Violence in Burundi Forces Red Cross Exit

Exiles from the crisis in Burundi now include the expatriate staff of the International Committee of the Red Cross.

The ICRC secretly evacuated its remaining foreign personnel from the central African nation Tuesday, exactly a week after unknown assailants gunned down three of their Swiss employees there. ICRC officials say they did not publicize the pullout, because they'd received several anonymous death threats recently, and feared gunmen might attack them as they left.

"It's a hot situation," said a weary Uli Mueller, the deputy head of the ICRC's Burundi mission, and one of eight ICRC workers who touched down in Nairobi Tuesday night. "There are a lot of people there now without help."

ICRC officials say they made the decision to at least temporarily withdraw from Burundi because they were specifically targeted for attack. The group's spokesmen say since their three co-workers were executed last week in the northern province of Cibitoke, extremists have placed numerous threatening telephone calls to their office in Bujumbura, the capital.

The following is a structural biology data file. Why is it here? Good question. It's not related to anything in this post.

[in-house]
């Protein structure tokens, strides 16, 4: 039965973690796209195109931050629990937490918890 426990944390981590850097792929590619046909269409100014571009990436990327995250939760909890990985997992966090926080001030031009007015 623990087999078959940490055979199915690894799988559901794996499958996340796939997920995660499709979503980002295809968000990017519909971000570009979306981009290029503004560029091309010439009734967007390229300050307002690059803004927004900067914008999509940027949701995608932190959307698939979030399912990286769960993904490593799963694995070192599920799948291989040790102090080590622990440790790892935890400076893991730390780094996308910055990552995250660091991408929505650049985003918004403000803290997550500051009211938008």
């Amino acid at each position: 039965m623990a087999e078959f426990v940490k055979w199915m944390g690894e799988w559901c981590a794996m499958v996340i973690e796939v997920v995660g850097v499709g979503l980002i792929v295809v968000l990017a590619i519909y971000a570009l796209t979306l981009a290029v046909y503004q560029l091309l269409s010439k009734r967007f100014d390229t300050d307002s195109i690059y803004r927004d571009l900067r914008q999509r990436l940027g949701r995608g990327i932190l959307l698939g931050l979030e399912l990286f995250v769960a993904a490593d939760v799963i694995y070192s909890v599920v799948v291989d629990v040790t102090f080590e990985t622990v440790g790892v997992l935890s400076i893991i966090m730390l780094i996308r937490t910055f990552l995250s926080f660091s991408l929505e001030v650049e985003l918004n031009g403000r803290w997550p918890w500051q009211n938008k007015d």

The ICRC staff was one of the largest humanitarian operations in Burundi, and the only aid group working in the country's war-ravaged northwest. The departure of its 40 expatriate staffers marks the first time the organization has pulled all its foreign personnel out of the nation. The Red Cross is known for remaining in war zones, despite heavy risks. It was the only international aid group to continue to work in neighboring Rwanda during the height of the genocide two years ago.

"A week ago, we lost three friends. We were living together, working together.... Now we have to leave all the work behind," Mr. Mueller said. "But if people would ask me if I would go back to help people there, I would say 'yes.' "

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